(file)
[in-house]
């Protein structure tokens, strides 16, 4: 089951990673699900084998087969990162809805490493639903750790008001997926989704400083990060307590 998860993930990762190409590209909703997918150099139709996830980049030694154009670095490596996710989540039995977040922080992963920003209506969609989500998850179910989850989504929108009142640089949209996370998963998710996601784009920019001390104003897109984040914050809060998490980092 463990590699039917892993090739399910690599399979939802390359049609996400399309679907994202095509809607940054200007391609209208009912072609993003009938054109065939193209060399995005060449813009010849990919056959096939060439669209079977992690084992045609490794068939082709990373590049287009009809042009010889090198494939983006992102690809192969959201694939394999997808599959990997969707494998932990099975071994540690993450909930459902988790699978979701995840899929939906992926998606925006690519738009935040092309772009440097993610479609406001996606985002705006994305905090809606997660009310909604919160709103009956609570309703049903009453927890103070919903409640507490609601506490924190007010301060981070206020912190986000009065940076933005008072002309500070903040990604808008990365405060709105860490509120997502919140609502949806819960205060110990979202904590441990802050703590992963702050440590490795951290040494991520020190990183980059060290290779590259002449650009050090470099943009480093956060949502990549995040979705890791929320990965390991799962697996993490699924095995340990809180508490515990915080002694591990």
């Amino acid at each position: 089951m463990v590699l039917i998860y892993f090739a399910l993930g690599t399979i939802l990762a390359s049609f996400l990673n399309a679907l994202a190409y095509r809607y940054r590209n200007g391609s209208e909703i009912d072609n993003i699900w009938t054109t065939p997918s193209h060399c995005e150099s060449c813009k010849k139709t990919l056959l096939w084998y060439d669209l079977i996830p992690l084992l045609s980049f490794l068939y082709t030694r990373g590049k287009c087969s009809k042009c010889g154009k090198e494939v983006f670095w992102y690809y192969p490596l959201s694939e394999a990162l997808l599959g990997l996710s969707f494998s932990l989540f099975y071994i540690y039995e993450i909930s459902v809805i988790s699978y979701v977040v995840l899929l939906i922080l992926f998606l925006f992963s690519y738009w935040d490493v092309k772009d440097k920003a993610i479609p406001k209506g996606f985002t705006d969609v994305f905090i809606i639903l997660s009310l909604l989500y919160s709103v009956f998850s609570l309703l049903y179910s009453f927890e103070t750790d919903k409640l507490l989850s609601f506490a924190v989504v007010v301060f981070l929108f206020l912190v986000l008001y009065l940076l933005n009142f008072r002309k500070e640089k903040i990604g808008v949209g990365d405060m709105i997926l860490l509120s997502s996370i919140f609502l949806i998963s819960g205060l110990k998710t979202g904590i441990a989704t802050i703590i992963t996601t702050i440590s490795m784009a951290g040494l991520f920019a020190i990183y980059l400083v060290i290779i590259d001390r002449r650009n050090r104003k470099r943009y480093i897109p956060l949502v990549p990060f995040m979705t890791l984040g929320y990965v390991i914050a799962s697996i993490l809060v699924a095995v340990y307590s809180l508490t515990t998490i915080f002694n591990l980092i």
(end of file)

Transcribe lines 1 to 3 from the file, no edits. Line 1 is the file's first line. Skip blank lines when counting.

[in-house]
């Protein structure tokens, strides 16, 4: 089951990673699900084998087969990162809805490493639903750790008001997926989704400083990060307590 998860993930990762190409590209909703997918150099139709996830980049030694154009670095490596996710989540039995977040922080992963920003209506969609989500998850179910989850989504929108009142640089949209996370998963998710996601784009920019001390104003897109984040914050809060998490980092 463990590699039917892993090739399910690599399979939802390359049609996400399309679907994202095509809607940054200007391609209208009912072609993003009938054109065939193209060399995005060449813009010849990919056959096939060439669209079977992690084992045609490794068939082709990373590049287009009809042009010889090198494939983006992102690809192969959201694939394999997808599959990997969707494998932990099975071994540690993450909930459902988790699978979701995840899929939906992926998606925006690519738009935040092309772009440097993610479609406001996606985002705006994305905090809606997660009310909604919160709103009956609570309703049903009453927890103070919903409640507490609601506490924190007010301060981070206020912190986000009065940076933005008072002309500070903040990604808008990365405060709105860490509120997502919140609502949806819960205060110990979202904590441990802050703590992963702050440590490795951290040494991520020190990183980059060290290779590259002449650009050090470099943009480093956060949502990549995040979705890791929320990965390991799962697996993490699924095995340990809180508490515990915080002694591990």
């Amino acid at each position: 089951m463990v590699l039917i998860y892993f090739a399910l993930g690599t399979i939802l990762a390359s049609f996400l990673n399309a679907l994202a190409y095509r809607y940054r590209n200007g391609s209208e909703i009912d072609n993003i699900w009938t054109t065939p997918s193209h060399c995005e150099s060449c813009k010849k139709t990919l056959l096939w084998y060439d669209l079977i996830p992690l084992l045609s980049f490794l068939y082709t030694r990373g590049k287009c087969s009809k042009c010889g154009k090198e494939v983006f670095w992102y690809y192969p490596l959201s694939e394999a990162l997808l599959g990997l996710s969707f494998s932990l989540f099975y071994i540690y039995e993450i909930s459902v809805i988790s699978y979701v977040v995840l899929l939906i922080l992926f998606l925006f992963s690519y738009w935040d490493v092309k772009d440097k920003a993610i479609p406001k209506g996606f985002t705006d969609v994305f905090i809606i639903l997660s009310l909604l989500y919160s709103v009956f998850s609570l309703l049903y179910s009453f927890e103070t750790d919903k409640l507490l989850s609601f506490a924190v989504v007010v301060f981070l929108f206020l912190v986000l008001y009065l940076l933005n009142f008072r002309k500070e640089k903040i990604g808008v949209g990365d405060m709105i997926l860490l509120s997502s996370i919140f609502l949806i998963s819960g205060l110990k998710t979202g904590i441990a989704t802050i703590i992963t996601t702050i440590s490795m784009a951290g040494l991520f920019a020190i990183y980059l400083v060290i290779i590259d001390r002449r650009n050090r104003k470099r943009y480093i897109p956060l949502v990549p990060f995040m979705t890791l984040g929320y990965v390991i914050a799962s697996i993490l809060v699924a095995v340990y307590s809180l508490t515990t998490i915080f002694n591990l980092i």